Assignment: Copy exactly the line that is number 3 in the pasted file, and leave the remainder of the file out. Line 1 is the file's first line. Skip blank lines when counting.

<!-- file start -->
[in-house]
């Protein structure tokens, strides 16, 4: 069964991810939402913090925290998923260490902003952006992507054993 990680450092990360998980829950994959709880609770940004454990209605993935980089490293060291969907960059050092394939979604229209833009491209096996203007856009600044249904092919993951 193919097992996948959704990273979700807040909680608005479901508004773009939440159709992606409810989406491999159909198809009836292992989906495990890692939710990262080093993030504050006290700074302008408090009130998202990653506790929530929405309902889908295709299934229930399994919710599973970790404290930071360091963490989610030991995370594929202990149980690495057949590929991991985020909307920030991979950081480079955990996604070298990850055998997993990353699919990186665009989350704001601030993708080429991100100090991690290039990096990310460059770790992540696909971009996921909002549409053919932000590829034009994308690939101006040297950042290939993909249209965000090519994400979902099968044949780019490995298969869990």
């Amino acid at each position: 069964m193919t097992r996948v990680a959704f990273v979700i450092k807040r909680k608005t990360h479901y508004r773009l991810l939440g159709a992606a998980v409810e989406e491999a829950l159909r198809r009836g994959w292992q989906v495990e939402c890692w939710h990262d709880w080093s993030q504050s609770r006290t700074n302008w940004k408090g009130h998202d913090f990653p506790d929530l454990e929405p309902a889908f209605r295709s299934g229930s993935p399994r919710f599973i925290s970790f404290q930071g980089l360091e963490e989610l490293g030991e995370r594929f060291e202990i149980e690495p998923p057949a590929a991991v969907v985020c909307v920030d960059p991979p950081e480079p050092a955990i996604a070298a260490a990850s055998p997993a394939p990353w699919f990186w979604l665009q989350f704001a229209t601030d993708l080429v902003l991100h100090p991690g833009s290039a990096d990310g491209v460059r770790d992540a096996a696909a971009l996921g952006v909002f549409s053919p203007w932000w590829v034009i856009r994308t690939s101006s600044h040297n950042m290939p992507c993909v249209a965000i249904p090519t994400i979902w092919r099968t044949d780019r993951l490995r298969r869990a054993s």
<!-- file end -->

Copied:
């Amino acid at each position: 069964m193919t097992r996948v990680a959704f990273v979700i450092k807040r909680k608005t990360h479901y508004r773009l991810l939440g159709a992606a998980v409810e989406e491999a829950l159909r198809r009836g994959w292992q989906v495990e939402c890692w939710h990262d709880w080093s993030q504050s609770r006290t700074n302008w940004k408090g009130h998202d913090f990653p506790d929530l454990e929405p309902a889908f209605r295709s299934g229930s993935p399994r919710f599973i925290s970790f404290q930071g980089l360091e963490e989610l490293g030991e995370r594929f060291e202990i149980e690495p998923p057949a590929a991991v969907v985020c909307v920030d960059p991979p950081e480079p050092a955990i996604a070298a260490a990850s055998p997993a394939p990353w699919f990186w979604l665009q989350f704001a229209t601030d993708l080429v902003l991100h100090p991690g833009s290039a990096d990310g491209v460059r770790d992540a096996a696909a971009l996921g952006v909002f549409s053919p203007w932000w590829v034009i856009r994308t690939s101006s600044h040297n950042m290939p992507c993909v249209a965000i249904p090519t994400i979902w092919r099968t044949d780019r993951l490995r298969r869990a054993s």